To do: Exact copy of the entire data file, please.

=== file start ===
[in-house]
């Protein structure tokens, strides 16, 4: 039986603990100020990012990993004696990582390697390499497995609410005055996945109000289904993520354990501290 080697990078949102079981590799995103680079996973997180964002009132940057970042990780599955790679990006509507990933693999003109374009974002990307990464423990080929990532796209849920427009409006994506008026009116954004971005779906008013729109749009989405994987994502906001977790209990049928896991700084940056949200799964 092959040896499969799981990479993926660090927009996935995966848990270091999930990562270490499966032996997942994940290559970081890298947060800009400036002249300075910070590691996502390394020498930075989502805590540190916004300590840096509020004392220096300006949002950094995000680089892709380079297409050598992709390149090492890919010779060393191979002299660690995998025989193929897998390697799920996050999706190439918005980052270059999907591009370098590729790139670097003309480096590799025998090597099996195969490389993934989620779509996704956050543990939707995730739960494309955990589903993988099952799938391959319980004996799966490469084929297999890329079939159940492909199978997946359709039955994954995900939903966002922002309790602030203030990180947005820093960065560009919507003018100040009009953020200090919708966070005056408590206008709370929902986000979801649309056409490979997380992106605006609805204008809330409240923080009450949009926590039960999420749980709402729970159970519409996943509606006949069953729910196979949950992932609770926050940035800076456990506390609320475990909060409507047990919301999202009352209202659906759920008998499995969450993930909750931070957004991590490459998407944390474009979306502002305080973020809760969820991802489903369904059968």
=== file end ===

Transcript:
[in-house]
């Protein structure tokens, strides 16, 4: 039986603990100020990012990993004696990582390697390499497995609410005055996945109000289904993520354990501290 080697990078949102079981590799995103680079996973997180964002009132940057970042990780599955790679990006509507990933693999003109374009974002990307990464423990080929990532796209849920427009409006994506008026009116954004971005779906008013729109749009989405994987994502906001977790209990049928896991700084940056949200799964 092959040896499969799981990479993926660090927009996935995966848990270091999930990562270490499966032996997942994940290559970081890298947060800009400036002249300075910070590691996502390394020498930075989502805590540190916004300590840096509020004392220096300006949002950094995000680089892709380079297409050598992709390149090492890919010779060393191979002299660690995998025989193929897998390697799920996050999706190439918005980052270059999907591009370098590729790139670097003309480096590799025998090597099996195969490389993934989620779509996704956050543990939707995730739960494309955990589903993988099952799938391959319980004996799966490469084929297999890329079939159940492909199978997946359709039955994954995900939903966002922002309790602030203030990180947005820093960065560009919507003018100040009009953020200090919708966070005056408590206008709370929902986000979801649309056409490979997380992106605006609805204008809330409240923080009450949009926590039960999420749980709402729970159970519409996943509606006949069953729910196979949950992932609770926050940035800076456990506390609320475990909060409507047990919301999202009352209202659906759920008998499995969450993930909750931070957004991590490459998407944390474009979306502002305080973020809760969820991802489903369904059968």